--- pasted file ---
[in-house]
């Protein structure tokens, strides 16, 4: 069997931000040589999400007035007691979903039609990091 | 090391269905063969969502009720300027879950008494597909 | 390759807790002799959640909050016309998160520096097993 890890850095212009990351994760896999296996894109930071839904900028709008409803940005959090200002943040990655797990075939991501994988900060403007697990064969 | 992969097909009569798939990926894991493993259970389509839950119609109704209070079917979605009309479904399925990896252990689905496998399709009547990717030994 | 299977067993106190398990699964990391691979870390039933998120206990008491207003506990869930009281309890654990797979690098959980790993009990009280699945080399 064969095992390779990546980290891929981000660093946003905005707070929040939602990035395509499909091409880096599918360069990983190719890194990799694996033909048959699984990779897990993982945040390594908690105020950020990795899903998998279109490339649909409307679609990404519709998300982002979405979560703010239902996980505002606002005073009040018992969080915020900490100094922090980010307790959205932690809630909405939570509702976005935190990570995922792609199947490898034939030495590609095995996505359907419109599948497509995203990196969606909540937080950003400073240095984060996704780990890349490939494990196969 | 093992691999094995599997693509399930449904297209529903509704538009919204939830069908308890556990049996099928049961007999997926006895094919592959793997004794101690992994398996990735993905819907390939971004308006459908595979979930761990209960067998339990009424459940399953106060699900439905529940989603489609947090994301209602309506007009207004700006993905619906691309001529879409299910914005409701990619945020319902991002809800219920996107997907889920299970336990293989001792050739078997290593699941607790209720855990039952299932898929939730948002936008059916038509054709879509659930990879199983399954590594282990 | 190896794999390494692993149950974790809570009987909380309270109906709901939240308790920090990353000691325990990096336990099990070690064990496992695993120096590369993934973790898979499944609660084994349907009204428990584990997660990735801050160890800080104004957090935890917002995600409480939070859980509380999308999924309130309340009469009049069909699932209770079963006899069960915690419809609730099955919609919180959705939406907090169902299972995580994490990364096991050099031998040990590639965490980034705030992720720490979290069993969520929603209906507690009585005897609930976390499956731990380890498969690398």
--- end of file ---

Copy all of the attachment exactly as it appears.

[in-house]
């Protein structure tokens, strides 16, 4: 069997931000040589999400007035007691979903039609990091 | 090391269905063969969502009720300027879950008494597909 | 390759807790002799959640909050016309998160520096097993 890890850095212009990351994760896999296996894109930071839904900028709008409803940005959090200002943040990655797990075939991501994988900060403007697990064969 | 992969097909009569798939990926894991493993259970389509839950119609109704209070079917979605009309479904399925990896252990689905496998399709009547990717030994 | 299977067993106190398990699964990391691979870390039933998120206990008491207003506990869930009281309890654990797979690098959980790993009990009280699945080399 064969095992390779990546980290891929981000660093946003905005707070929040939602990035395509499909091409880096599918360069990983190719890194990799694996033909048959699984990779897990993982945040390594908690105020950020990795899903998998279109490339649909409307679609990404519709998300982002979405979560703010239902996980505002606002005073009040018992969080915020900490100094922090980010307790959205932690809630909405939570509702976005935190990570995922792609199947490898034939030495590609095995996505359907419109599948497509995203990196969606909540937080950003400073240095984060996704780990890349490939494990196969 | 093992691999094995599997693509399930449904297209529903509704538009919204939830069908308890556990049996099928049961007999997926006895094919592959793997004794101690992994398996990735993905819907390939971004308006459908595979979930761990209960067998339990009424459940399953106060699900439905529940989603489609947090994301209602309506007009207004700006993905619906691309001529879409299910914005409701990619945020319902991002809800219920996107997907889920299970336990293989001792050739078997290593699941607790209720855990039952299932898929939730948002936008059916038509054709879509659930990879199983399954590594282990 | 190896794999390494692993149950974790809570009987909380309270109906709901939240308790920090990353000691325990990096336990099990070690064990496992695993120096590369993934973790898979499944609660084994349907009204428990584990997660990735801050160890800080104004957090935890917002995600409480939070859980509380999308999924309130309340009469009049069909699932209770079963006899069960915690419809609730099955919609919180959705939406907090169902299972995580994490990364096991050099031998040990590639965490980034705030992720720490979290069993969520929603209906507690009585005897609930976390499956731990380890498969690398």